Having pretty fingernails is not luck of the draw. A healthy person can have healthy fingernails.
If that’s your goal, the first step is to understand what you are aspiring to. Healthy nails should be smooth, equally thick all the way around and have a uniform color. They should also have a consistent texture and be without ridges or grooves.
The second step is to realize that your fingernails need to be cared for in much the same manner as your skin. You need to begin with the proper building blocks, which you obtain through a healthy and balanced diet.
Then, you need to make moisture a priority. For the best results, you need to moisturize your nails and your cuticles daily. When you are applying cream or oil, do so with massaging motions. This will help to promote blood flow and thereby healthier nails.
Make sure to protect your fingertips. Do not use your nails as tools since this can lead to damage and cause injuries that can serve as breeding grounds for infection or that can result in scarred tissue. Also, dry your nails and cuticles completely after washing your hands and wear gloves when washing dishes or using chemicals.
Correcting Nail Damage
But, what if, due to improper care in the past, your nails or cuticles are dry and damaged? The good news is that you will likely be able to restore them to optimal condition. the not-so-great news is that it will likely take some time, perhaps months, depending on the extent of the damage.
Dry Nails: For dryness, splitting and cracking, moisturize your fingertips at night and then sleep with gloves on. Look for a moisturizer that has ingredients such as urea, phospholipids or lactic acid. These are humectants and they will help the nails and cuticles attract and retain moisture, which can help to prevent cracking and splitting. Sleeping with gloves on is a good practice to continue even after you see improvement.
Split Nails: If your nails are splitting, after soaking your hands for at least 15 minutes, remove the nearly detached layers of nail. Once your nails are dry, have them buffed. If you are planning to apply nail polish, first apply a base coat to provide a barrier that will prevent further damage.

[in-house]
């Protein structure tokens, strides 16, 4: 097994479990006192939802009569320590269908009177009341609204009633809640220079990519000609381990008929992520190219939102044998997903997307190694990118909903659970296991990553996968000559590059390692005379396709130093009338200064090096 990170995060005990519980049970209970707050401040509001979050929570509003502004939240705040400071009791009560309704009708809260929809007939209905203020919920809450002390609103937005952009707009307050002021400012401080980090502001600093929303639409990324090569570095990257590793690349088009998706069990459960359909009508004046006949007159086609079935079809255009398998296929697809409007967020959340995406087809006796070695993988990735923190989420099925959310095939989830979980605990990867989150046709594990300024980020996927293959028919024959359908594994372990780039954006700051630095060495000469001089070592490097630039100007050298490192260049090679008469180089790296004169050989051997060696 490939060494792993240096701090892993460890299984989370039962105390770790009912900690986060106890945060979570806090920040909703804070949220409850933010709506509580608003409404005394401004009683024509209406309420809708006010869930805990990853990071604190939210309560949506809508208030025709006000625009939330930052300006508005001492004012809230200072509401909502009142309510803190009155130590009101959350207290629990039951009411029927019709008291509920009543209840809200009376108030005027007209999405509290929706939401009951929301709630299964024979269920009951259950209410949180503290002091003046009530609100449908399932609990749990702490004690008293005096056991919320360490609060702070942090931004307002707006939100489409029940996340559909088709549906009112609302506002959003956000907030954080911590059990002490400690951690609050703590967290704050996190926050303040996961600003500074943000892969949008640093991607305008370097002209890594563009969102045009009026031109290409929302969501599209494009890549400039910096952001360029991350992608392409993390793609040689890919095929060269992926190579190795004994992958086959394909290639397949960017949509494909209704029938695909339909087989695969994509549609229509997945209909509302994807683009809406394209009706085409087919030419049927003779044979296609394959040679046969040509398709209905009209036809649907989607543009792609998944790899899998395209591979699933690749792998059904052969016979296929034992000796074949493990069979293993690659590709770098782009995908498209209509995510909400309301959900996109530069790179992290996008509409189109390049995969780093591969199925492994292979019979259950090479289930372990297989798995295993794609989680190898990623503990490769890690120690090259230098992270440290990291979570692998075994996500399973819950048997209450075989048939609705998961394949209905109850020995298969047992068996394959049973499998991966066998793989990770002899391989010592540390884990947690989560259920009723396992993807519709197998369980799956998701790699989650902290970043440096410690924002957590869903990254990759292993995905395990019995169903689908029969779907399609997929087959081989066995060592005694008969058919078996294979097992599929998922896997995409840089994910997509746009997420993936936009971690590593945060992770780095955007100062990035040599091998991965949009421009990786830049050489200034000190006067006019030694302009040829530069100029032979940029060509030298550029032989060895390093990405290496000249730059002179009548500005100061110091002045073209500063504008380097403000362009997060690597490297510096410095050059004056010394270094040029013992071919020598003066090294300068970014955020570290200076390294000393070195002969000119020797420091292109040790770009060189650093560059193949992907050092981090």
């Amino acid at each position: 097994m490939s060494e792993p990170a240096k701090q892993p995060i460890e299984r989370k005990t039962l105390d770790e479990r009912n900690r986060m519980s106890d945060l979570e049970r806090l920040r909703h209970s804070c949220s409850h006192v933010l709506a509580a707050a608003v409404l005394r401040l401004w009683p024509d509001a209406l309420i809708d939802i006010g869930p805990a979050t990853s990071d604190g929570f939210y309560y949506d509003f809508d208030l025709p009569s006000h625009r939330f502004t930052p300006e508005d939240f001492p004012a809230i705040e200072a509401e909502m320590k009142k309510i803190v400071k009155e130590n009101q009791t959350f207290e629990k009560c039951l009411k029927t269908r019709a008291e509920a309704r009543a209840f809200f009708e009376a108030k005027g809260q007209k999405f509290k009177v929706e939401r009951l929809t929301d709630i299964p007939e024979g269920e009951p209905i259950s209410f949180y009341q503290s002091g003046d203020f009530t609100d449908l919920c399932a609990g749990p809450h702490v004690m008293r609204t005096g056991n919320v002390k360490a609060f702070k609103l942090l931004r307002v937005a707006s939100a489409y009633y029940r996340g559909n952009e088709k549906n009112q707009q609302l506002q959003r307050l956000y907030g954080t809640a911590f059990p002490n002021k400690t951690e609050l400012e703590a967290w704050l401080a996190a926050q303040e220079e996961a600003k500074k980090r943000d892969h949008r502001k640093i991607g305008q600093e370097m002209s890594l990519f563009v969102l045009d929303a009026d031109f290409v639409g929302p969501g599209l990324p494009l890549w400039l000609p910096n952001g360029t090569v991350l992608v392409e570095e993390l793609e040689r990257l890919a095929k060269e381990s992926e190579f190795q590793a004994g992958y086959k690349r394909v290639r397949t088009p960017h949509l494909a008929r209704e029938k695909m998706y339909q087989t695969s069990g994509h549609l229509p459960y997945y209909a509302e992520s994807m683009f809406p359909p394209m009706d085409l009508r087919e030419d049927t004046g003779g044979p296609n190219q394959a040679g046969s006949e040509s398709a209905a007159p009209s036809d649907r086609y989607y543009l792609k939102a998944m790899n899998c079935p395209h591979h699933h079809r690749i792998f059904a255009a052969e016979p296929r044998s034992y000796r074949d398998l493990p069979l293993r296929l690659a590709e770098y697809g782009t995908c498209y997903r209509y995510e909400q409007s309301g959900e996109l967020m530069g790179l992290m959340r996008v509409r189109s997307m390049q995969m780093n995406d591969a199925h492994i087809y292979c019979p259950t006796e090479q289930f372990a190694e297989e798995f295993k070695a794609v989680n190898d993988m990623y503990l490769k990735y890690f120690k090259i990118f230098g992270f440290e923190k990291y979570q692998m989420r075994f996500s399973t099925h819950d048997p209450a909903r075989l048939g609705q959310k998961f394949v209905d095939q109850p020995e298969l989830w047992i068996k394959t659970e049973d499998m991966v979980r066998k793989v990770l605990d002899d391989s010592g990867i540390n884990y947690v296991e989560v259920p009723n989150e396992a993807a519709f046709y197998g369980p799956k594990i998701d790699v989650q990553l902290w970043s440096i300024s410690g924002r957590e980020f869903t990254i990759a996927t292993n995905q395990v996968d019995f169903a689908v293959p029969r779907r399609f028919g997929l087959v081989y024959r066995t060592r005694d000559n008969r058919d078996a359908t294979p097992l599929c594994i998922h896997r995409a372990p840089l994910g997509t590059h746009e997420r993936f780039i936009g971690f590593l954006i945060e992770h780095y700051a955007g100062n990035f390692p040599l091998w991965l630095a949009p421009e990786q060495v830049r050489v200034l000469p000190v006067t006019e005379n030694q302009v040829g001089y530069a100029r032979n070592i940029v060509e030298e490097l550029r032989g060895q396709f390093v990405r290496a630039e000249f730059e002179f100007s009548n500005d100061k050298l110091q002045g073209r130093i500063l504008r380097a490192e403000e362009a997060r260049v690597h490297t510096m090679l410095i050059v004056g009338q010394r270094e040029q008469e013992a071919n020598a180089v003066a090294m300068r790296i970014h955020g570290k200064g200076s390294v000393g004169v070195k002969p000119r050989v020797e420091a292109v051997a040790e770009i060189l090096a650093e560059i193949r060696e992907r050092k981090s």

Yellow Nails: Yellowing nails can be caused by a number of things, such as nicotine or fingernail polish. If you are sure the cause is not the result of a medical problem, you can likely correct the staining. Buff your bare nails and then soak them in lemon juice for about 10 minutes. Continue your soaking sessions every couple of days until your nails look better. Don’t forget to carefully moisturize after each session because lemon juice can be drying.
A nutritional deficiency can affect the health of your nails. If you were suffering from anemia or a zinc deficiency, your nails may bear spots, become brittle and easily break or tear. Taking vitamin or mineral supplements to restore the nutritional balance should result in improvement of your nails. However, supplements will generally do little if there are no nutritional problems. Consuming extra calcium, for example, is not a means to provide super effects to your nails.
There is a possible exception, however, a member of the B-complex called biotin. There are suggestions that taking 2.5 milligrams per day can thicken and strengthen the nails. But since fingernails grow slowly, if you decide to take biotin realize that it could take months to see the results.
Nail Health: When To See A Doctor
Don’t panic over every white spot or cracked cuticle. More often than not, unhealthy nails are simply the result of improper care and a change of habits will turn the situation around. But, realize that there are times when unhealthy nails are the sign of bigger problems, especially if an abnormality such as discoloration or thickening persists.
Nail technicians are urged to advise clients to visit a doctor if changes are seen in their nails. If you find yourself on the receiving end of this advice, do not dismiss it. An individual who works with your nails is in a good position to determine how normal any changes that occur are.
Furthermore, if you care for your own nails, always be on the lookout for differences. Try to identify harmless changes such as a trauma mark or bruise from something more serious. Harmless discolorations are not permanent and should grow toward the end of the nail. Also, take notice of whether or not any changes in your nails coincide with other symptoms. Remember that a person’s fingernails can indicate a wide range of health problems, ranging from a nail infection to hepatitis to obsessive compulsive disorder, so don’t neglect signs of trouble.